When you see the earth’s surface on a globe, all of the blue gives the illusion that we have water o’plenty!
But in reality, once you “hold the salt” water in oceans (97 percent) and “put the freeze” on water trapped in ice caps and glaciers (2 percent), suddenly 99 percent of the water on Earth is not directly usable by humans.
Our remaining fresh water supplies are either stored beneath the ground (in soil or fractured bedrock) or in surface water (in streams, rivers, and lakes). Of this, a mere 1 percent of fresh liquid water that we can use and which our survival depends, more than 98 percent exists beneath the land’s surface.
Groundwater is water found below the land’s surface and fills the spaces and cracks between soils, sand grains and rocks.
If this saturated area, or zone, is capable of storing and yielding groundwater to a well, it is called an aquifer.
Aquifers are composed of permeable sediment or rock of which Ohio has three major types: sand and gravel deposits, sandstone bedrock, and carbonate bedrock (limestones and dolomites).
Here in the Heartland, our average precipitation is between 30 to 44 inches per year. As this rain and snowmelt soak into the ground, most is taken up by plants or soil, while some slowly seeps into the layers of pore space.
Approximately 3-16 inches of Ohio’s annual rainfall replenishes our aquifers in this process called “recharge.” The top of this saturated zone is known as the water table and water tables vary in depth — rising during wet seasons and falling deeper during dry seasons. Lakes, rivers, streams and ditches also recharge aquifers.
As part of the water cycle, groundwater does not remain stagnant underground, but moves very slowly from upland to lowland … sometimes only a few feet each year.
In Ohio, we are fortunate to have abundant groundwater resources. Approximately 45 percent of Ohioans depend on groundwater for their homes, businesses, schools, industries, farms and drinking water supplies.
Collectively, we consume more than 1 billion gallons of groundwater each day. Yet our connection to groundwater’s significance seems to be buried deeper than the water itself.
Groundwater is an especially fragile resource that is very slow-moving, mostly unseen, sluggish to recharge, and incredibly difficult to clean. So it’s incredibly surprising how ill-equipped and unarmed we are in the realm of groundwater protection.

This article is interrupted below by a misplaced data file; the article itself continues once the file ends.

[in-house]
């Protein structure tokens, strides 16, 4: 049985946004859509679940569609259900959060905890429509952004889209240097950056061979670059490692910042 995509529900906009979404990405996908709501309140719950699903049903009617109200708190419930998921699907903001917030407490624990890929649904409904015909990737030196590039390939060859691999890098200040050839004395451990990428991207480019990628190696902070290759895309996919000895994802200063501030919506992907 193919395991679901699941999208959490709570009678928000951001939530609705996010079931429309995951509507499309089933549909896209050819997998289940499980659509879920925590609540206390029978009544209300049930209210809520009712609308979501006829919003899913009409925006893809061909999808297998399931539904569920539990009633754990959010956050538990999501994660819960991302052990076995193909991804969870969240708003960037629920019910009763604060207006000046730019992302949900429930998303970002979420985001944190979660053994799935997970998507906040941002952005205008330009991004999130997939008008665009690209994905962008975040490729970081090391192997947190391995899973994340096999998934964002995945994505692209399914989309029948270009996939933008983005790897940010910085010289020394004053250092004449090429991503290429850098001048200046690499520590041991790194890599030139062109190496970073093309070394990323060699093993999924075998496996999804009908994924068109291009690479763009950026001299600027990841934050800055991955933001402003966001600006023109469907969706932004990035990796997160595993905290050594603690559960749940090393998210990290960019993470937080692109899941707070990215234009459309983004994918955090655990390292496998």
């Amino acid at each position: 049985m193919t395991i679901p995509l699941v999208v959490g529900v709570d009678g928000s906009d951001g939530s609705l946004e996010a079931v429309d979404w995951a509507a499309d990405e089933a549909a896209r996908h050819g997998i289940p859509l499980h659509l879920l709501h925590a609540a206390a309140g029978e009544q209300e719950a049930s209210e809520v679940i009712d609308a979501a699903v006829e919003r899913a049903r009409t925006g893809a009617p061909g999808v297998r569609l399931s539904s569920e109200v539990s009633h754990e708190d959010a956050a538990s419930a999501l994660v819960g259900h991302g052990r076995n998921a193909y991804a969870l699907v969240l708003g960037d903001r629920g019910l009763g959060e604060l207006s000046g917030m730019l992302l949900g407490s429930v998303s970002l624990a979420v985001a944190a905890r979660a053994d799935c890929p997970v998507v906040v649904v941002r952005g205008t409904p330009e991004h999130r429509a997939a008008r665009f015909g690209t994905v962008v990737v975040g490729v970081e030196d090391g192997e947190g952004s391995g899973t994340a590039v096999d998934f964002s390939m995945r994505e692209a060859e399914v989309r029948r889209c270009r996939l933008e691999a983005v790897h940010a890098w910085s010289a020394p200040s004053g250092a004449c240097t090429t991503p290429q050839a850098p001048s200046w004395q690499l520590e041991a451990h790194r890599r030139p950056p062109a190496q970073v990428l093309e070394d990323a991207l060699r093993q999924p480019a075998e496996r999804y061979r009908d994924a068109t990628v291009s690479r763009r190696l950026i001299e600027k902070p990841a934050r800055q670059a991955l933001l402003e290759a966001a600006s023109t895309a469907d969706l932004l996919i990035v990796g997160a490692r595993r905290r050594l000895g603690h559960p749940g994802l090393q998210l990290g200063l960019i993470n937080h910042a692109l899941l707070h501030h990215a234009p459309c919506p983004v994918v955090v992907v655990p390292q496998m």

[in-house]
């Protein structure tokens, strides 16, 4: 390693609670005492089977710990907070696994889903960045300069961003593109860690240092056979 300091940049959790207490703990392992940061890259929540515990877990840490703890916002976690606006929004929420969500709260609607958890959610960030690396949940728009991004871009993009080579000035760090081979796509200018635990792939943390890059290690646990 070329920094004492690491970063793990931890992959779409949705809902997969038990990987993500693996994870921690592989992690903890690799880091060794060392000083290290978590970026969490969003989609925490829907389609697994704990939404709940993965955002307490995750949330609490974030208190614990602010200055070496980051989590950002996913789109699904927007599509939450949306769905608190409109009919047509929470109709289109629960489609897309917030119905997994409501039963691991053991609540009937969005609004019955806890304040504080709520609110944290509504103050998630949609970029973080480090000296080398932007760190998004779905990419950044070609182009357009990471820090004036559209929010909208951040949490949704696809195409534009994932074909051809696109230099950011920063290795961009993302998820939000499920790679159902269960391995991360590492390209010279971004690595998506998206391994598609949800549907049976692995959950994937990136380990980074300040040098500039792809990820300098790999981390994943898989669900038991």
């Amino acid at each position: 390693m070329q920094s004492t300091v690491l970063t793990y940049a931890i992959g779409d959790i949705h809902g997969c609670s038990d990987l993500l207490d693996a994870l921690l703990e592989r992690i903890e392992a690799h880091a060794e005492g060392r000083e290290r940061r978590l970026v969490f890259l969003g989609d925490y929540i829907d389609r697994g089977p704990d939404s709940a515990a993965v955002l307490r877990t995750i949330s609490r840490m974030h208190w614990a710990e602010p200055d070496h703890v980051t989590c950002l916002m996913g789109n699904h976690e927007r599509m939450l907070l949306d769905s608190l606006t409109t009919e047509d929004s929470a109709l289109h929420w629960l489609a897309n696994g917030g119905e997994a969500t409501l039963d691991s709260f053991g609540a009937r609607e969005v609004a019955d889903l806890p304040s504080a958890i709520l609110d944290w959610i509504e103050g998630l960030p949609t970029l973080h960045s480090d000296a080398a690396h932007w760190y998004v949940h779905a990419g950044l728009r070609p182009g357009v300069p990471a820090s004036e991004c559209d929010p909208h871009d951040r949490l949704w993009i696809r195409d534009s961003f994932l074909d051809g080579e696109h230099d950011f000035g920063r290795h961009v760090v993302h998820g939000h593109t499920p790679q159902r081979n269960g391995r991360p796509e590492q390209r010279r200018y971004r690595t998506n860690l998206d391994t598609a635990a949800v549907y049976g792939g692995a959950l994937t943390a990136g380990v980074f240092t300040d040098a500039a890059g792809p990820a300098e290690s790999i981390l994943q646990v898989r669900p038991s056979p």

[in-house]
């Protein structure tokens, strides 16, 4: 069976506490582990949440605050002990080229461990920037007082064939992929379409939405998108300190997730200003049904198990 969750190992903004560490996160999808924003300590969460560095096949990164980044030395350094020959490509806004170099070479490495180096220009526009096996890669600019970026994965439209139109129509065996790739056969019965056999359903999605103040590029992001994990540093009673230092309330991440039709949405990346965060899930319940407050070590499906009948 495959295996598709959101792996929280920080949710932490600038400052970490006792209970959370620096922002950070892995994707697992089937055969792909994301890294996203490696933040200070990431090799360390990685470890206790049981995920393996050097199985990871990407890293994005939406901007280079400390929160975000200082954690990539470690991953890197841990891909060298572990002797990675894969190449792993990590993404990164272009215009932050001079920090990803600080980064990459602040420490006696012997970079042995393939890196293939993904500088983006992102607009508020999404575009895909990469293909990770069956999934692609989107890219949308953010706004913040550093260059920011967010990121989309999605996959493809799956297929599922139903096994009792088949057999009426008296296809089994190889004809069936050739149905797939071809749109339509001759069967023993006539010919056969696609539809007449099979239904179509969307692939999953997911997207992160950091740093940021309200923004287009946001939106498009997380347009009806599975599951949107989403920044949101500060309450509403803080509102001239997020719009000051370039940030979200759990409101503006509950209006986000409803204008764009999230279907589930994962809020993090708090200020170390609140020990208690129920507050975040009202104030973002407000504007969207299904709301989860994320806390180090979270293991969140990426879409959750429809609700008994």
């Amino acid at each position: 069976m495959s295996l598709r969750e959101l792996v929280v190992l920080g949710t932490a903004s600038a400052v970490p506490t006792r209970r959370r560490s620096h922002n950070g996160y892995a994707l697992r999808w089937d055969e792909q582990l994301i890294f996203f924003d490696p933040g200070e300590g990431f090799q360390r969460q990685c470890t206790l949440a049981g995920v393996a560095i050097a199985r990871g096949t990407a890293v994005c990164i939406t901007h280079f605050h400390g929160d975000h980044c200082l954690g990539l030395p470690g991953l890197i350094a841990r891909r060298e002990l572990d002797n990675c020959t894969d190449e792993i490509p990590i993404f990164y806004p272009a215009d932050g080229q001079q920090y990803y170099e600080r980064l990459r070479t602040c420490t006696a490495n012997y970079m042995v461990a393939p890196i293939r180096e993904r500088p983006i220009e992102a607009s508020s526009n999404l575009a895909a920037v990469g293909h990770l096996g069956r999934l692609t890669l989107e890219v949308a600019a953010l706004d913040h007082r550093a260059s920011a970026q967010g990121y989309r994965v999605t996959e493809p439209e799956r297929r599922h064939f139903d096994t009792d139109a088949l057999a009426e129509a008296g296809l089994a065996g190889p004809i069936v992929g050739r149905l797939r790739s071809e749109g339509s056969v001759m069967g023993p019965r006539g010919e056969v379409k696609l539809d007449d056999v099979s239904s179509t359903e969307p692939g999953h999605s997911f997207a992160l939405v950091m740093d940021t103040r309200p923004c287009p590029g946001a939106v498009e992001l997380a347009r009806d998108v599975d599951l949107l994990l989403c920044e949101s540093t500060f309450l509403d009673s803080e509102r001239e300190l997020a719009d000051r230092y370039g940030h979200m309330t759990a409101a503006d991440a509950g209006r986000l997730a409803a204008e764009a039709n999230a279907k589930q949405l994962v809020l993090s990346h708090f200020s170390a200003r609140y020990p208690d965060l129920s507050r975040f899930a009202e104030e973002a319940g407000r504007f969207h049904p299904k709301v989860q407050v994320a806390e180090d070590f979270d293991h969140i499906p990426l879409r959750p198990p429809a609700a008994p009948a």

The risks of groundwater contamination and the price of cleanup are far greater than most communities could ever imagine or afford. Groundwater contamination occurs when man-made or even naturally occurring materials seep into groundwater supplies and render it unsafe and unfit for human use.
Examples of potential pollutants include household hazardous wastes, leaking underground storage tanks and landfills, failing septic systems, runoff including fertilizers, pesticides, animal wastes, chemicals and road salt, and naturally-occurring arsenic, lead, methane, radon and other elements or gasses.
As homeowners and residents, we can and must protect and preserve our groundwater.
The first and most critical step is that we strive to be “well educated.”
Over the past 30 years, the U.S. Centers for Disease Control and Prevention found an increased proportion of waterborne disease outbreaks associated with private household drinking water supplies, with the majority of documented outbreaks caused by groundwater.
While routine testing ensures state and federal standards in public water supplies, it is the primary responsibility of the individual well owners to ensure that the water drawn from their wells is safe.
In Ohio, more than 700,000 people have their own wells. Routine monitoring of your water well is extremely important, not only to determine the current water quality, but also to provide a baseline of quality and the ability to detect changes in future water tests.
The Ohio Department of Health recommends that private water system owners test total coliform bacteria, E. coli, nitrates, and arsenic annually as well as any time there is a change in taste, odor, or appearance of your drinking water.
In addition to your water chemistry and bacteria tests, your annual water supply maintenance check should also include a static water level check, a water yield test, and a visual inspection of the well cap and cover.
Knowing the drill
If planning a new or replacement water well, contact your local health department to begin the process of obtaining a well permit. A lot evaluation is required by a registered private water system contractor.
The Ohio Department of Health requires every well to have a permit prior to being drilled. Private water system permits are good for one year.
Within this timeframe, the installation or alteration must be performed, the system must pass a final inspection, and the water supply must pass a water test through a state-certified water testing lab.
For more information on water well maintenance, visit odh.ohio.gov, epa.ohio.gov/home, your local health department, the Ohio Watershed Network (ohiowatersheds.osu.edu), or your local Soil and Water Conservation District.
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